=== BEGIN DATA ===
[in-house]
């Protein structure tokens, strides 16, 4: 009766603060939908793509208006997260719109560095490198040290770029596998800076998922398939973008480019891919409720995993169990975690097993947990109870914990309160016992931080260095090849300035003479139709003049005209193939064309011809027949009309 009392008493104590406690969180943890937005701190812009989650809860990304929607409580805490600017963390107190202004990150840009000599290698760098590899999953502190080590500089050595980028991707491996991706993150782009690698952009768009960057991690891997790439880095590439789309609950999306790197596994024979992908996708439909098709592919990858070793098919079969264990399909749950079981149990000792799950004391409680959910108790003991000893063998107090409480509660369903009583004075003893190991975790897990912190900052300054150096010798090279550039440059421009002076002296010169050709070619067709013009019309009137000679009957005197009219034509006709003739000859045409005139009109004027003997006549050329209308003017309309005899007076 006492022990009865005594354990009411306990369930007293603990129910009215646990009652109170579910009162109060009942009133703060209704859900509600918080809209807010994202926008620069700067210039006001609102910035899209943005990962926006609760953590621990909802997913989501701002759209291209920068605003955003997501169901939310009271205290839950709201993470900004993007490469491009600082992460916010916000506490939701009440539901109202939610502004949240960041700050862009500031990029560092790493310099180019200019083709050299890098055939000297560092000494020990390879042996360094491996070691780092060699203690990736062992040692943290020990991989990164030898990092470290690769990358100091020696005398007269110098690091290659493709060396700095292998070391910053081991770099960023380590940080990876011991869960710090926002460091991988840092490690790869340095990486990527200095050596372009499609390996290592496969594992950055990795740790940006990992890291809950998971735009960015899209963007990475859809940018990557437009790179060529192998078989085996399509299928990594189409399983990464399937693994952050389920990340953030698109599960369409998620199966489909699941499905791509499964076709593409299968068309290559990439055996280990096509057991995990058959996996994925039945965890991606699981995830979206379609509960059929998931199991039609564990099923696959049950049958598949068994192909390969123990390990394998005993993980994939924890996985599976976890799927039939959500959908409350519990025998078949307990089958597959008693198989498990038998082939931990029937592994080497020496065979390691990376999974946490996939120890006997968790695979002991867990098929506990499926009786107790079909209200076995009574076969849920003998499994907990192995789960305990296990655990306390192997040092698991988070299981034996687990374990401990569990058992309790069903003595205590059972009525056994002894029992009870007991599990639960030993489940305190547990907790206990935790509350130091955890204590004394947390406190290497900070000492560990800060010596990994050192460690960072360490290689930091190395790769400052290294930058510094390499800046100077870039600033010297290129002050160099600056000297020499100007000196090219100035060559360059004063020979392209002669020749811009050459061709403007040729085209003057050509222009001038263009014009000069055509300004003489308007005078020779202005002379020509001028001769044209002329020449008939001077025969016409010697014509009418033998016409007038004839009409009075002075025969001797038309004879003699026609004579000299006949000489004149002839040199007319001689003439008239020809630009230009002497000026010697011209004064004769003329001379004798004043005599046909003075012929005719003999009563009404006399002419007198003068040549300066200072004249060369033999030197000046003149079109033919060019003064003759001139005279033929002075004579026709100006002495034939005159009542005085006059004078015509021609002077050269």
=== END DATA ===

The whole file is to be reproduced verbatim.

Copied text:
[in-house]
């Protein structure tokens, strides 16, 4: 009766603060939908793509208006997260719109560095490198040290770029596998800076998922398939973008480019891919409720995993169990975690097993947990109870914990309160016992931080260095090849300035003479139709003049005209193939064309011809027949009309 009392008493104590406690969180943890937005701190812009989650809860990304929607409580805490600017963390107190202004990150840009000599290698760098590899999953502190080590500089050595980028991707491996991706993150782009690698952009768009960057991690891997790439880095590439789309609950999306790197596994024979992908996708439909098709592919990858070793098919079969264990399909749950079981149990000792799950004391409680959910108790003991000893063998107090409480509660369903009583004075003893190991975790897990912190900052300054150096010798090279550039440059421009002076002296010169050709070619067709013009019309009137000679009957005197009219034509006709003739000859045409005139009109004027003997006549050329209308003017309309005899007076 006492022990009865005594354990009411306990369930007293603990129910009215646990009652109170579910009162109060009942009133703060209704859900509600918080809209807010994202926008620069700067210039006001609102910035899209943005990962926006609760953590621990909802997913989501701002759209291209920068605003955003997501169901939310009271205290839950709201993470900004993007490469491009600082992460916010916000506490939701009440539901109202939610502004949240960041700050862009500031990029560092790493310099180019200019083709050299890098055939000297560092000494020990390879042996360094491996070691780092060699203690990736062992040692943290020990991989990164030898990092470290690769990358100091020696005398007269110098690091290659493709060396700095292998070391910053081991770099960023380590940080990876011991869960710090926002460091991988840092490690790869340095990486990527200095050596372009499609390996290592496969594992950055990795740790940006990992890291809950998971735009960015899209963007990475859809940018990557437009790179060529192998078989085996399509299928990594189409399983990464399937693994952050389920990340953030698109599960369409998620199966489909699941499905791509499964076709593409299968068309290559990439055996280990096509057991995990058959996996994925039945965890991606699981995830979206379609509960059929998931199991039609564990099923696959049950049958598949068994192909390969123990390990394998005993993980994939924890996985599976976890799927039939959500959908409350519990025998078949307990089958597959008693198989498990038998082939931990029937592994080497020496065979390691990376999974946490996939120890006997968790695979002991867990098929506990499926009786107790079909209200076995009574076969849920003998499994907990192995789960305990296990655990306390192997040092698991988070299981034996687990374990401990569990058992309790069903003595205590059972009525056994002894029992009870007991599990639960030993489940305190547990907790206990935790509350130091955890204590004394947390406190290497900070000492560990800060010596990994050192460690960072360490290689930091190395790769400052290294930058510094390499800046100077870039600033010297290129002050160099600056000297020499100007000196090219100035060559360059004063020979392209002669020749811009050459061709403007040729085209003057050509222009001038263009014009000069055509300004003489308007005078020779202005002379020509001028001769044209002329020449008939001077025969016409010697014509009418033998016409007038004839009409009075002075025969001797038309004879003699026609004579000299006949000489004149002839040199007319001689003439008239020809630009230009002497000026010697011209004064004769003329001379004798004043005599046909003075012929005719003999009563009404006399002419007198003068040549300066200072004249060369033999030197000046003149079109033919060019003064003759001139005279033929002075004579026709100006002495034939005159009542005085006059004078015509021609002077050269």